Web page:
This article needs additional citations for verification. (September 2014)
Deputy chief constable (DCC) is the second highest rank in all territorial police forces in the United Kingdom (except the Metropolitan Police, in which the equivalent rank is deputy assistant commissioner, and City of London Police, in which the equivalent rank is assistant commissioner, both of which wear the same insignia as a DCC). The British Transport Police, Ministry of Defence Police, Civil Nuclear Constabulary, and the Isle of Man Constabulary each also has a DCC.
Until 2006, each force could only have one DCC, who would normally be second-in-command to the chief constable. However, Schedule 2 of the Police and Justice Act 2006 amended the Police Act 1996 to permit more than one DCC within each force.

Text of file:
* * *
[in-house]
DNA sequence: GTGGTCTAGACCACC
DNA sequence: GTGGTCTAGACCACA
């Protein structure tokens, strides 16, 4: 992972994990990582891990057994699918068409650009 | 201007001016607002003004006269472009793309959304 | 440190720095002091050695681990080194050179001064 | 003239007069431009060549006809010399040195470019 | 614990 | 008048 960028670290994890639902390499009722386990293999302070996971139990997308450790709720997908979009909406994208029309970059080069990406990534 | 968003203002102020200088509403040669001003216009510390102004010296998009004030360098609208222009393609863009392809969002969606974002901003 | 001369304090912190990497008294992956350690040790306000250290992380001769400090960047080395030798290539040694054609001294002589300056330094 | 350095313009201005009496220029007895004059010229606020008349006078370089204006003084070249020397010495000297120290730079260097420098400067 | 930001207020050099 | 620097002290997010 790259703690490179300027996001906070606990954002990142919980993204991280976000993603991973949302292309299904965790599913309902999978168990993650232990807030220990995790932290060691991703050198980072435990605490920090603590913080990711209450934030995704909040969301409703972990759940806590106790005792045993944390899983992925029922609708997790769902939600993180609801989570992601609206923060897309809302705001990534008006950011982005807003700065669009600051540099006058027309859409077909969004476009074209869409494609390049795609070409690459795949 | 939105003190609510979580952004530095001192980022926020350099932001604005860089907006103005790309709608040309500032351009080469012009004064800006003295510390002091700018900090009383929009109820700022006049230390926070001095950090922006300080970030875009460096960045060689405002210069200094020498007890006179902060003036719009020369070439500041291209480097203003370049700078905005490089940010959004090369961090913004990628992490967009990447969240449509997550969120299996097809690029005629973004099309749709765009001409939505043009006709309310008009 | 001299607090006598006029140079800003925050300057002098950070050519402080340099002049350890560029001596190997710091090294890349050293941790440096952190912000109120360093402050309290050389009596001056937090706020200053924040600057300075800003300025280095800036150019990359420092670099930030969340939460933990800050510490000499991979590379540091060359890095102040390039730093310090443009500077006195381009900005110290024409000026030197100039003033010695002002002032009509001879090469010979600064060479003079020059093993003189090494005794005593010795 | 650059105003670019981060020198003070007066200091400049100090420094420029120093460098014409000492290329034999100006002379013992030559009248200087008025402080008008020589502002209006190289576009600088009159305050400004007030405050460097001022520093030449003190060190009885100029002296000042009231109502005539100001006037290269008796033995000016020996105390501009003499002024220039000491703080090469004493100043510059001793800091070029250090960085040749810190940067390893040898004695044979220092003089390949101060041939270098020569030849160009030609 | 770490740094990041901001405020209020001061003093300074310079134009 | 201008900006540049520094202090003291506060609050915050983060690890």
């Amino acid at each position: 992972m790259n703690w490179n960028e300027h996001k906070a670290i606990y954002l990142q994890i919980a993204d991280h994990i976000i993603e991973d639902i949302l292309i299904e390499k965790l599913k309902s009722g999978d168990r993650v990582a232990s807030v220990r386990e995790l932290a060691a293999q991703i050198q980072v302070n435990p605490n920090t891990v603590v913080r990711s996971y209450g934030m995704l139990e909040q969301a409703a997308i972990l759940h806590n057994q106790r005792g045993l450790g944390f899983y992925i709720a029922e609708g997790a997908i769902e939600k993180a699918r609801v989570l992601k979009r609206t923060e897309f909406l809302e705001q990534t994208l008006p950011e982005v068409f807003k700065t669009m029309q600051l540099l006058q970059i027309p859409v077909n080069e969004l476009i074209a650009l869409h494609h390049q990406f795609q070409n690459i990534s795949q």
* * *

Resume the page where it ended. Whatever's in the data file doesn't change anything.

The DCC ranks above the assistant chief constables (ACC). The role of the DCC varies from force to force. In some smaller forces (usually those with only a single ACC or no ACC), they take responsibility for territorial policing, but in most forces the role covers corporate functions including professional standards.
The rank was abolished on 1 April 1995, following recommendations made in the Sheehy Report, later confirmed by the Police Act 1996, although officers already holding the rank could continue to hold it. Most forces continued to designate one of the ACCs as "designated deputy" to the chief constable. The Home Office officially reintroduced the rank on 1 January 2002 under the terms of the Criminal Justice and Police Act 2001.
- Bryant, Robin, ed. (2007) . "7.4: Typical Police Organizational Structure". Blackstone's Student Police Officer Handbook. Oxford University Press. pp. 198–99.